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Wednesday, April 1, 2020

What's the Deal with Hydroxychloroquine? Here Are The Medical Community Concerns ...

Copy of a comment I left, where there was some discussion of hydroxychloroquine.  Unfortunately, I noted a typo later and reposted it as below: 


Here is an update to the most famous French study by Raoult on hydroxychloroquine (in combination with the antibiotic azithromycin for secondary bacterial lung infections) performed on March 6th and then March 20th:
 
https://www.medscape.com/viewarticle/927758

Remember, the studies are preliminary and need more research to understand why some patients get better and some don't - quite a significant amount do not.

The three biggest problems with the current studies are:
1.  The studies were small, not double-blinded and randomized - they were 80 patients with already mild forms of the disease (still ambulatory) and there appear to be two phenotypes, mild and severe forms. 

2.  Hydroxychloroquine has a significant risk profile for adverse events and side effects, including blindness.   
3.  Hydroxychloroquine is fairly expensive - it's around a $1 USD a pill.
Other small studies have been done with similar inconclusive findings, meaning there is some improvement in some patients, but not all, and that needs to be better understood before we just start handing everybody an expensive drug with a high-adverse-event risk profile out like it's candy.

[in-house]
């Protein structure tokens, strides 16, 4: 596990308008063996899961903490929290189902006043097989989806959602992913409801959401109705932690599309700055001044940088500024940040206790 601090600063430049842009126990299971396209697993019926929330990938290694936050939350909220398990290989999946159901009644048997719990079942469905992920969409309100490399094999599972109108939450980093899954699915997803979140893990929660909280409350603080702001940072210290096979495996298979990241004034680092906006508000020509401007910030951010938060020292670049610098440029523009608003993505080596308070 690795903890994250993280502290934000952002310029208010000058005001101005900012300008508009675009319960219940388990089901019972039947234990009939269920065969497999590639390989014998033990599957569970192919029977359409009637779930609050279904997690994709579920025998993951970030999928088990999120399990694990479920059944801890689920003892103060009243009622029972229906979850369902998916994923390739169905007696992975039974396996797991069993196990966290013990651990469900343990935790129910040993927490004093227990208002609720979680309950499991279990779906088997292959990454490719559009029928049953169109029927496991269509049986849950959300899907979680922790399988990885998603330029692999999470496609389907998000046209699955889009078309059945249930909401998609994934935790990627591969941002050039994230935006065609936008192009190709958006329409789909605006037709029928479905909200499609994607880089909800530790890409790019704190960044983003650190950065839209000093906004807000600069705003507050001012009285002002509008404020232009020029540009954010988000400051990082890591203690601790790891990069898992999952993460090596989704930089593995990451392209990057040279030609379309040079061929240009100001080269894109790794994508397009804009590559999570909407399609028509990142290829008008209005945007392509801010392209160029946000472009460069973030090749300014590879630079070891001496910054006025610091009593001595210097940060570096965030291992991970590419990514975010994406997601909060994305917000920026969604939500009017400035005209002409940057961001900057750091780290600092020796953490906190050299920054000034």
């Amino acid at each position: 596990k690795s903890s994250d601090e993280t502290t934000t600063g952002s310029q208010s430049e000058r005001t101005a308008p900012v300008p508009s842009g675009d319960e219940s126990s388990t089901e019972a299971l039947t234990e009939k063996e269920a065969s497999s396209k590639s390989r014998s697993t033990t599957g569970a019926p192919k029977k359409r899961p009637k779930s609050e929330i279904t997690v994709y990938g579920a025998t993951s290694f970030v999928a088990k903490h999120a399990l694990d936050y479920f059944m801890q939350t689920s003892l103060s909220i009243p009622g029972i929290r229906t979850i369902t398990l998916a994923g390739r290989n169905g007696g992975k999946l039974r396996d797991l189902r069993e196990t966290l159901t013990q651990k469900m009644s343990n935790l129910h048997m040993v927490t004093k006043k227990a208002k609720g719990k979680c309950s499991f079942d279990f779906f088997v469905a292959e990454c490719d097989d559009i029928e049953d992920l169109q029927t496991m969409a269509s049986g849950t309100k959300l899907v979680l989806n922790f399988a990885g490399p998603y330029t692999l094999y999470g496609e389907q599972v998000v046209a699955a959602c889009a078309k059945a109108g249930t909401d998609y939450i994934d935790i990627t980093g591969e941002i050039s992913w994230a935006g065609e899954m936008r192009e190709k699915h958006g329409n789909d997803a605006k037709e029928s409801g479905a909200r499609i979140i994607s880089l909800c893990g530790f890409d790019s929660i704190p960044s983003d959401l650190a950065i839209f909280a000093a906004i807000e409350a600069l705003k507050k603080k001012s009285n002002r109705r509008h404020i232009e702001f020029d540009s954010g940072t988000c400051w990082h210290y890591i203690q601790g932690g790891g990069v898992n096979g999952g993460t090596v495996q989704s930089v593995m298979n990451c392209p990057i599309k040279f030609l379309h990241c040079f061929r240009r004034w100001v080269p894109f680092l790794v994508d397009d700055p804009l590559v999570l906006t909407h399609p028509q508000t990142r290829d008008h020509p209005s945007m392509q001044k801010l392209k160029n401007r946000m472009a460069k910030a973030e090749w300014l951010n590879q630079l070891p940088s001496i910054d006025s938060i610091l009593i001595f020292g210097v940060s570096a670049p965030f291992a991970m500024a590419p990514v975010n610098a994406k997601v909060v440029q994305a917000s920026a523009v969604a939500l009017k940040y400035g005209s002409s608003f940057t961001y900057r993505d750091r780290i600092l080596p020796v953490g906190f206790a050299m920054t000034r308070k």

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*Definitions for those not familiar with clinical studies: 

A "double-blind" study is one where neither the patient nor the treating physicians themselves know whether the patient is receiving the actual drug or comparator drug (in this case, we don't have a comparator).

A "randomized" study means that whether or not you receive the treatment or the placebo (or comparator drug) has been randomized, like the lottery - which also would be unethical to do in this situation. 

In other words, it would take a randomized, double-blind study on a larger scale to get the answers we need, but we can't because it's unethical.

It would mean though all study participants were diagnosed with COVID-19, some participants would be given placebos instead of hydroxychloroquine, which may give false hope, actually still risking death - and we don't have an antidote yet to be able to intervene and save them if they did poorly in the clinical trial. 

(Don't forget, hydroxychloroquine itself has a higher death rate associated with it versus other drugs, too.)

Therefore, IMO, the quickest best hope we actually have would be to develop a vaccine quickly - inject a tiny amount of the genetically-altered/safer form of the virus into your immune system, so your body can create antibodies to it and know how to fight the virus when presented with it - and several countries are already working round the clock on this, as we speak.

(This would likely also include a titer to check first whether your body already had created antibodies from prior exposure and/or experienced milder symptoms, but didn't know it was SARS-CoV-2, the virus that causes COVID-19.)






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